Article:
Almost two-thirds of 1.6 million civilian full-time federal employees received merit bonuses or special time-off awards in fiscal 2002, according to a comprehensive examination of federal records obtained by The Washington Post.
Of the 62 percent who got awards, half received $811 or more. The typical bonus amounted to 1.6 percent of salary. The awards ranged from less than $100 to more than $25,000. At some agencies, more than 90 percent of General Schedule workers collected a bonus. Government-wide, about 2,900 employees received cash bonuses totaling more than $10,000 each.
The disclosure of the figures brought varying reactions. Some civil service specialists said the proliferation of bonuses reinforces a common belief that many federal workers are rewarded for little more than showing up. Some agency and union officials said it was evidence of a talented workforce that performs admirably, and often at salary levels inferior to those of the private sector.
For the Bush administration, the numbers underscore the challenge President Bush faces in his drive to revamp personnel systems to more strongly tie pay to performance, an endeavor underway at the departments of Defense and Homeland Security. White House officials have called the federal pay system broken, saying it rewards civil servants for longevity rather than how well they do their jobs. The Post undertook a wide-ranging analysis of federal bonuses after obtaining detailed pay records from the Office of Personnel Management through a Freedom of Information Act request. The records covered all civilian federal employees, except for those whose data was excluded for security or technical reasons.
Paul Light, a professor of government at New York University, said he doubts the public will swallow the notion that merit was the driving force behind the awards.
"I don't think Americans think that 60 percent of federal employees could possibly be so well above average that they would earn a bonus," Light said in an interview. "This is just going to further confirm what many Americans believe, that the federal government is somehow an island unto itself."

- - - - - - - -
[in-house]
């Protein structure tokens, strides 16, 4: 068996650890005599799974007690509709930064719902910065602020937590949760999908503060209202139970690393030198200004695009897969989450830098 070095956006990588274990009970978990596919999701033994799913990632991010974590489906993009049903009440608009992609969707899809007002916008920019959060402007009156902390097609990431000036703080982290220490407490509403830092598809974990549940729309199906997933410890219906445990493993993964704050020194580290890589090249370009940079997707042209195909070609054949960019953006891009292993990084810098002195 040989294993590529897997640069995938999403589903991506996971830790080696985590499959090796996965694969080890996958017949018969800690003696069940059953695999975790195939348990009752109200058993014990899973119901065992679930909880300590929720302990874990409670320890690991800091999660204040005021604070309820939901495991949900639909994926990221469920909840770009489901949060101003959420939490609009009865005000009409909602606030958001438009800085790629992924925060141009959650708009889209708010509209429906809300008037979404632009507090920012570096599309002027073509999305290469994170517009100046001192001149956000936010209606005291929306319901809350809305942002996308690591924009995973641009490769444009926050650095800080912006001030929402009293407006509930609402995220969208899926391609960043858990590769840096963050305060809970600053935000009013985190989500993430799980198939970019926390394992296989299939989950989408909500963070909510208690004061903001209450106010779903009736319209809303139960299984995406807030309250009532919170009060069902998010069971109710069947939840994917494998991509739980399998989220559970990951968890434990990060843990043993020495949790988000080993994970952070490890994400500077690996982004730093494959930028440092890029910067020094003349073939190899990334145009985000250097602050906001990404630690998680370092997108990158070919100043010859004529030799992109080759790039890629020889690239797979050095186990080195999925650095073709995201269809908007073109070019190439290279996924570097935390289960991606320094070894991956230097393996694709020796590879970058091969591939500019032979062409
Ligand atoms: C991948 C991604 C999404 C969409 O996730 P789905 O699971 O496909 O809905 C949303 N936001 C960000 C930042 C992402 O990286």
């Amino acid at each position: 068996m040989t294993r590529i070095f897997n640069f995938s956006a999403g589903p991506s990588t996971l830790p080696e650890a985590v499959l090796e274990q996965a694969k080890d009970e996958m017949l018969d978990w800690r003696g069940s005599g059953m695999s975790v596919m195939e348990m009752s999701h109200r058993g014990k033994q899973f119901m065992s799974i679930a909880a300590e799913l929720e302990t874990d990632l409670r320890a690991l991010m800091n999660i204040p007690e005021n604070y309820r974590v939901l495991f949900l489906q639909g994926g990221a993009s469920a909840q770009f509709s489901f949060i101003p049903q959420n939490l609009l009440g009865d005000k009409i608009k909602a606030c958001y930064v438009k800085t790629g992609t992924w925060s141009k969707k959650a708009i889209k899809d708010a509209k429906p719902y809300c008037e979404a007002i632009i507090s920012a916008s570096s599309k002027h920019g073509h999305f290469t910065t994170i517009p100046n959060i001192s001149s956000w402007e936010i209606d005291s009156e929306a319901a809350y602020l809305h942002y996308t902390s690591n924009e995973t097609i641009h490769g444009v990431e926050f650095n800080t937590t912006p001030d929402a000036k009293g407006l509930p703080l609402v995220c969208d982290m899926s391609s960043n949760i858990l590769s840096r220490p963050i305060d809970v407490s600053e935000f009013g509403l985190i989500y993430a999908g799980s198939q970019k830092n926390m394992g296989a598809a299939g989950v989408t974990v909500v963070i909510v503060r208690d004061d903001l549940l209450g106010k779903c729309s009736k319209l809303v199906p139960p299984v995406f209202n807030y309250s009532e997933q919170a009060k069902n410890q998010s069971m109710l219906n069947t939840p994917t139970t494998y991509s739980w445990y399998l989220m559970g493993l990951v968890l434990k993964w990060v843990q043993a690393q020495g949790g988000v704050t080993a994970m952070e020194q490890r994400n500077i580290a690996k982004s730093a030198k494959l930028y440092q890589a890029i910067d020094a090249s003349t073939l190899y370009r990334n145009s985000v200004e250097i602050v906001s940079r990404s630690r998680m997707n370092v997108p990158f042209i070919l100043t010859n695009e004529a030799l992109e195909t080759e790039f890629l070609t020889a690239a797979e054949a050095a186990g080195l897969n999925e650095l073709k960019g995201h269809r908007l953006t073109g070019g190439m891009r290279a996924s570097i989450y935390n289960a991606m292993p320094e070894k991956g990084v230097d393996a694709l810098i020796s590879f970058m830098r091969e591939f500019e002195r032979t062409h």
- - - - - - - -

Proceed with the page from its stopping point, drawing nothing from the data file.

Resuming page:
Colleen M. Kelley, president of the National Treasury Employees Union, said such views are unfounded. "There are an awful lot of federal employees who do a very good job, whether it's on a project or on a consistent annual basis," Kelley said. "And I'm glad to see that managers are looking for some way to recognize and reward them."
Under civil service law, federal agencies can hand out cash awards or additional time off to reward employees for good annual performance or contributions on specific projects. The law allows for multiple awards throughout the year, and all civil servants are eligible.
Three agencies -- the National Science Foundation (NSF), the Department of Energy and the General Services Administration (GSA) -- each gave bonuses to more than 90 percent of their General Schedule employees.
At the NSF, Joseph Burt, the director of human resources, said the high number reflects "a high-performing staff across the board." He said the awards vary greatly, ranging from as little as $200 to more than $6,000.
"[P]eople recognize that if they do a good job -- do their jobs, if you will -- that they are going to likely get some bonus," Burt said. But, he added, "people know that the payouts are much larger for top performers. So there continues to be an incentive . . . to perform at a higher level."
At the GSA, bonuses are based on merit in a system that is fair and inspires good performance, said spokeswoman Mary Alice Johnson.
"Who is to say that those 90 percent didn't all merit awards?" Johnson said. "Maybe the number we should be concerned about is the 62 percent" of government workers overall who get bonuses. "Maybe those 62 percent aren't where we are." GSA recently revamped its bonus system for senior executives so that only those achieving the top two annual performance ratings will be eligible for awards, Johnson said. Similar changes for General Schedule workers are on the drawing board, she said.